By the time I leave the airport the mob has gone and so are Andi, Andreas and Tina. I have not had breakfast yet, but the “German bakery” around the corner serves apple pie, which turns out to be just as tasty as in Austria. In the bakery I meet a group of mountaineers from Latin America, Alejandro from Mexico and Diego from Ecuador, who are going to attempt Mt. Everest. We chat over a chiya, and I tell them that I will be moving to Mexico later that year. Synchronicity.
Prices are understandably quite a bit higher here than in Kathmandu, and they will raise further with the altitude.

The village of Lukla is lined with picturesque stone houses and many shops, lodges, bars and bakeries that cater to the trekkers’ needs. Here you can still purchase essential gear you have forgotten to buy in Kathmandu. I can’t see my Austrians, but the path to our next destination, Phakding, is infallible. I keep meeting the same porters and trekkers throughout the day, exchanging many Namaste greetings. I walk through small villages situated on the slopes of the mountains, and a teahouse or lodge is never far. This is still the dry season and the beginning of spring with occasional rain showers, but still very bright and clear skies. The trails are fairly dusty, the landscape a bit barren and the fields are just being planted with new crops. Up at this altitude you can still find barley, vegetables, fruit trees and potatoes. I often have to make way to herds of what look like heavy loaded yaks on their way in and out of the mountains. I learn later that most of the yaks seen along the trails of the Khumbu are in fact called Dzo (male, sterile) or Dzomo (female, fertile) and are crossbreds between yaks (male) and cows (female).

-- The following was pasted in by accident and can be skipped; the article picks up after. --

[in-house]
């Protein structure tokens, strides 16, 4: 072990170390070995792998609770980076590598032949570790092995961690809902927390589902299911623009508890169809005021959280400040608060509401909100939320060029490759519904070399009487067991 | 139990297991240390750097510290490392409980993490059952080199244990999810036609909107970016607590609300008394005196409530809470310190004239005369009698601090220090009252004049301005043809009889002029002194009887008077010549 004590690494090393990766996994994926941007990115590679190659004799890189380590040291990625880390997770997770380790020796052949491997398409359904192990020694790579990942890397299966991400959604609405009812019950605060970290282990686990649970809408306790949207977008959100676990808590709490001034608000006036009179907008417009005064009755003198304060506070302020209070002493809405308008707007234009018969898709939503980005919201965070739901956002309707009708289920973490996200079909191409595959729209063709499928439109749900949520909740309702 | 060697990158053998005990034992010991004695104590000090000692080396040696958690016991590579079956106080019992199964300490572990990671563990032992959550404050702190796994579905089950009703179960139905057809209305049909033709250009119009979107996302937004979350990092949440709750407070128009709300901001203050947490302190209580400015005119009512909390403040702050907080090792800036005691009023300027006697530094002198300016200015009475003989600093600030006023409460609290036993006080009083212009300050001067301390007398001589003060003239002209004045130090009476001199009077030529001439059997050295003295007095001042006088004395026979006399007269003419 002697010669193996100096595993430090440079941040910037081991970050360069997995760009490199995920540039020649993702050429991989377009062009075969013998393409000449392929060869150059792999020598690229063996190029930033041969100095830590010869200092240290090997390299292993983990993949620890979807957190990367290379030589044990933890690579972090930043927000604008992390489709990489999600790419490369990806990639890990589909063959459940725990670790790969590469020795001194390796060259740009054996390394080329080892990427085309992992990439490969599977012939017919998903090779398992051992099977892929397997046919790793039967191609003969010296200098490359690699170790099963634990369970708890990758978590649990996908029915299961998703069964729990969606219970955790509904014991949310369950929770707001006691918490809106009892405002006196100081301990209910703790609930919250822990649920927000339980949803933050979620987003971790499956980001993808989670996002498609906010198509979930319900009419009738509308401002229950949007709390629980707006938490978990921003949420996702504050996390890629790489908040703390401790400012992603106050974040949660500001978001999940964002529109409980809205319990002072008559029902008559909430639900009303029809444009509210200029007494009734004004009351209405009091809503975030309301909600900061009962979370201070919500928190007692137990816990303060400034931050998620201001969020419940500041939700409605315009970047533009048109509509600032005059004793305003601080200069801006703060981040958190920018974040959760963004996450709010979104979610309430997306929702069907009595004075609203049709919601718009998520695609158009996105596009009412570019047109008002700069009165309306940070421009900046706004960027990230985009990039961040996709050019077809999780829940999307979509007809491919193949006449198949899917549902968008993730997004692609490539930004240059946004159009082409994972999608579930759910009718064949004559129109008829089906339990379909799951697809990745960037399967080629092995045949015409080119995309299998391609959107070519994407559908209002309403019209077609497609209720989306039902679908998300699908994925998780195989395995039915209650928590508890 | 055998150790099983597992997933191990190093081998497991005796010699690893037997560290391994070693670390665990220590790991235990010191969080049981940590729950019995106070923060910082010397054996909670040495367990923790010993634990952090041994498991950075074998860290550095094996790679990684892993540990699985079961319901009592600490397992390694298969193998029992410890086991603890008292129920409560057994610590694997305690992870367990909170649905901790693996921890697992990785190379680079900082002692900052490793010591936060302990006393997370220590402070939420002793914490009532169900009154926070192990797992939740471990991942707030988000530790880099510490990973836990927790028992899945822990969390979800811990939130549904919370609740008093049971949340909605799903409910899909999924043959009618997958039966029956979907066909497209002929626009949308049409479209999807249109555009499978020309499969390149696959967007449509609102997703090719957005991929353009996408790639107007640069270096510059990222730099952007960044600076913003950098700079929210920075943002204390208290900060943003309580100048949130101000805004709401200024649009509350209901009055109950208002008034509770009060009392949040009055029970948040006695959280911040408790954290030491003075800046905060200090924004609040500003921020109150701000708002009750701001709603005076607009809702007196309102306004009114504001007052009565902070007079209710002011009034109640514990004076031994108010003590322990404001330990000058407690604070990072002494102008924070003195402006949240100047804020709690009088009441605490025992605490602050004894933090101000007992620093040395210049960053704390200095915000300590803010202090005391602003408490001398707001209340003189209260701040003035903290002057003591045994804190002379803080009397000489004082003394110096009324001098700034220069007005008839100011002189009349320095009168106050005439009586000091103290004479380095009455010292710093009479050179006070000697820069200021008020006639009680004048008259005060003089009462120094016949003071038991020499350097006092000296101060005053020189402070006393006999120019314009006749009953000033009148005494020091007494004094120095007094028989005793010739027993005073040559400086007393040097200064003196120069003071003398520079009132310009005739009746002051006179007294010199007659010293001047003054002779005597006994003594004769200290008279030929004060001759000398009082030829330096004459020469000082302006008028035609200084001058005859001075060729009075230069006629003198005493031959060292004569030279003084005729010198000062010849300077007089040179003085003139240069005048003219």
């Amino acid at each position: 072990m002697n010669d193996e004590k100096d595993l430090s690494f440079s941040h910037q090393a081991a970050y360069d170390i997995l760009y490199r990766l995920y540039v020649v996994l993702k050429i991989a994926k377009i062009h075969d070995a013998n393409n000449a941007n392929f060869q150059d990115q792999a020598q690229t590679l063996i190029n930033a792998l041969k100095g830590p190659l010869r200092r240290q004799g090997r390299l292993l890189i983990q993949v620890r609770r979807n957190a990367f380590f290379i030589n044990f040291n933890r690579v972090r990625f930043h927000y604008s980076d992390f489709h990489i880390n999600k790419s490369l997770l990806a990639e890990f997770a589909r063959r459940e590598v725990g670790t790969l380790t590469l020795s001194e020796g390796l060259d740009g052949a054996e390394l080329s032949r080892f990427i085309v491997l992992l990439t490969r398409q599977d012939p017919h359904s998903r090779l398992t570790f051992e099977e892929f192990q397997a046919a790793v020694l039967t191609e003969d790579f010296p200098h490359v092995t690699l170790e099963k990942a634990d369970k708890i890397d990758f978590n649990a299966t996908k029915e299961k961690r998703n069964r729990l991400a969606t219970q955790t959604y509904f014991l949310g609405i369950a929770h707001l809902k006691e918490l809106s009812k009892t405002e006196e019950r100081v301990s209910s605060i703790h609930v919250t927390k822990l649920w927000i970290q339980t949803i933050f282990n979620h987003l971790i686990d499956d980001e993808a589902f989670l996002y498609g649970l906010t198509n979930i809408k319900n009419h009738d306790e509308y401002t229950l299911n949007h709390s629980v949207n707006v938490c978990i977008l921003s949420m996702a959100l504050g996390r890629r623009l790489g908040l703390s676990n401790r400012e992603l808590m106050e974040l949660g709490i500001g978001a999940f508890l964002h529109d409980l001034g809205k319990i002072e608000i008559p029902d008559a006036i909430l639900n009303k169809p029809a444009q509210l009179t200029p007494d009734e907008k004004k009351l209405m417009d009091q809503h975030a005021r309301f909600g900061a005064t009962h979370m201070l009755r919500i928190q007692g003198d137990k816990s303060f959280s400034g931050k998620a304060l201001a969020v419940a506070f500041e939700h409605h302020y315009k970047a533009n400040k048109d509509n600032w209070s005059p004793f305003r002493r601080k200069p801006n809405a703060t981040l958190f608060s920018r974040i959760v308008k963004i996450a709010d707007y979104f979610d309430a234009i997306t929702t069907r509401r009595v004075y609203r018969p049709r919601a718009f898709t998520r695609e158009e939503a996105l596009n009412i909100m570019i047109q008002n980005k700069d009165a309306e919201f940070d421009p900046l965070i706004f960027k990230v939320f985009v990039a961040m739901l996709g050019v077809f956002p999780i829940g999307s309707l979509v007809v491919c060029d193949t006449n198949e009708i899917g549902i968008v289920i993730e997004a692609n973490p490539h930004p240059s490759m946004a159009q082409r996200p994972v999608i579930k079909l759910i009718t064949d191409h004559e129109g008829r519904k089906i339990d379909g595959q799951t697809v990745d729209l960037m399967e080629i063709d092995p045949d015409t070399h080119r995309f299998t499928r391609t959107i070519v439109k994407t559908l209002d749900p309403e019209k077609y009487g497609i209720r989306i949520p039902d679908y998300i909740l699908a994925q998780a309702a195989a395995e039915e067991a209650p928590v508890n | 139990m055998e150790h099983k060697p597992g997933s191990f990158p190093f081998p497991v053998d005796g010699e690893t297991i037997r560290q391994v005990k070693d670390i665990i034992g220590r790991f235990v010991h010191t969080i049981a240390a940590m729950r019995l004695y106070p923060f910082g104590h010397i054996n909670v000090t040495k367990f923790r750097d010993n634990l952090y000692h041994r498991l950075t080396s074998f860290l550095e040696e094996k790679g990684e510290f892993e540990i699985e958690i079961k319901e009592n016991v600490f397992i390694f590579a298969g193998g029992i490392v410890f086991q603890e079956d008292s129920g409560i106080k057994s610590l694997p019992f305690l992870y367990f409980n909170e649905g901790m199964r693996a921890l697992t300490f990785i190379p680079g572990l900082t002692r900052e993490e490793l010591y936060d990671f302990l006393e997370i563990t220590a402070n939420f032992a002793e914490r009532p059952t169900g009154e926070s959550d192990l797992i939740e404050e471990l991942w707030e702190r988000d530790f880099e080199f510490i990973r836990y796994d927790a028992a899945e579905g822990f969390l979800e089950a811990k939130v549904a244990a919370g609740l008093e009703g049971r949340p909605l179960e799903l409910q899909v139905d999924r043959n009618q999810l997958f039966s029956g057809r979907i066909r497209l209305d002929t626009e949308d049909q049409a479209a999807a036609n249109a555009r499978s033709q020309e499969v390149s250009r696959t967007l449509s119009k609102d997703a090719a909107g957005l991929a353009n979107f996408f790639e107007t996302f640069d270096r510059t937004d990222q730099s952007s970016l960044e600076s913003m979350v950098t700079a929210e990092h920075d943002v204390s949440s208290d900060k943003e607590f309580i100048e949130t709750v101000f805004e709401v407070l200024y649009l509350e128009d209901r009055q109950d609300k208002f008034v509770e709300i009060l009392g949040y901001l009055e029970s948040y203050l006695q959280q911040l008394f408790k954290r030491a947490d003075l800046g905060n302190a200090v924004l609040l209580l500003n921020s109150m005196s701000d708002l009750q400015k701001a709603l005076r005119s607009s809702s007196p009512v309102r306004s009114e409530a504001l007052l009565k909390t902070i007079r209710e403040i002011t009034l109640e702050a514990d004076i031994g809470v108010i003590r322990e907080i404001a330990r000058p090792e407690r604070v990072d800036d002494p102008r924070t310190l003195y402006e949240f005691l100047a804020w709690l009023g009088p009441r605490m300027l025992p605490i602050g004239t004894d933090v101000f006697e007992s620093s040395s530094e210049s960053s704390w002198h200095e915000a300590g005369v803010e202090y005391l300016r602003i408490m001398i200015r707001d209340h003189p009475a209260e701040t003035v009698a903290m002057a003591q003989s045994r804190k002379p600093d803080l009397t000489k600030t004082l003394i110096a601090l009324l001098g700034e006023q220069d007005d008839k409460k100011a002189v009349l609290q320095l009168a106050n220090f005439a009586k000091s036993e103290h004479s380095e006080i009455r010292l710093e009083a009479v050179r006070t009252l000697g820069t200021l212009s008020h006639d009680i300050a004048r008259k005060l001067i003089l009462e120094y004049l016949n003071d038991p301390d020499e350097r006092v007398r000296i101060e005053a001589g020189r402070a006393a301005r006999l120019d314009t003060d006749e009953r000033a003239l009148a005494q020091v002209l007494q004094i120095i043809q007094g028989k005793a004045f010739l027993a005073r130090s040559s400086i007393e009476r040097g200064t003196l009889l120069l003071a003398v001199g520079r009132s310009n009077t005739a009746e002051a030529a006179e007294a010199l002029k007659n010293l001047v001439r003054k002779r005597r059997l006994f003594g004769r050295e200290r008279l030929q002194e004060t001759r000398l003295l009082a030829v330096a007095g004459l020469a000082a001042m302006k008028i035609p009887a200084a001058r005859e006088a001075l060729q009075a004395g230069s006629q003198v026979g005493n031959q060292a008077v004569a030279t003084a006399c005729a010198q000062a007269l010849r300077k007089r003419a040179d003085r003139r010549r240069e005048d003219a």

I have been feeling a bit strange and uncomfortable taking photograph. Most of the trekkers here are shooting pictures of the same stuff and I want to do something different. The Nepalese are all very friendly and smiley, but they seem more reserved and distanced than the Indians. There is something magical and untouchable about them. It might also have to do with the fact that they are dealing with so many tourists every day. I meet Andi, Andreas and Tina in a lodge at the entrance of Phakding sipping tea. Just as well, because I would not have known which lodge we were going to stay in this night. We are booking ourselves into the Star Lodge, a welcoming stone building with all wooden interior and a large kitchen in which the fire in stove never dies. It’s a bit drizzling and cold. I check into the dormitory for fifty Rupees a night and end up having the room to myself. Rooms are generally very cheap in the lodges, if you also commit to eating in the same place. In the dining room there is a cozy fire burning and everybody is talking about trekking, Everest Base Camp, altitude and oxygen.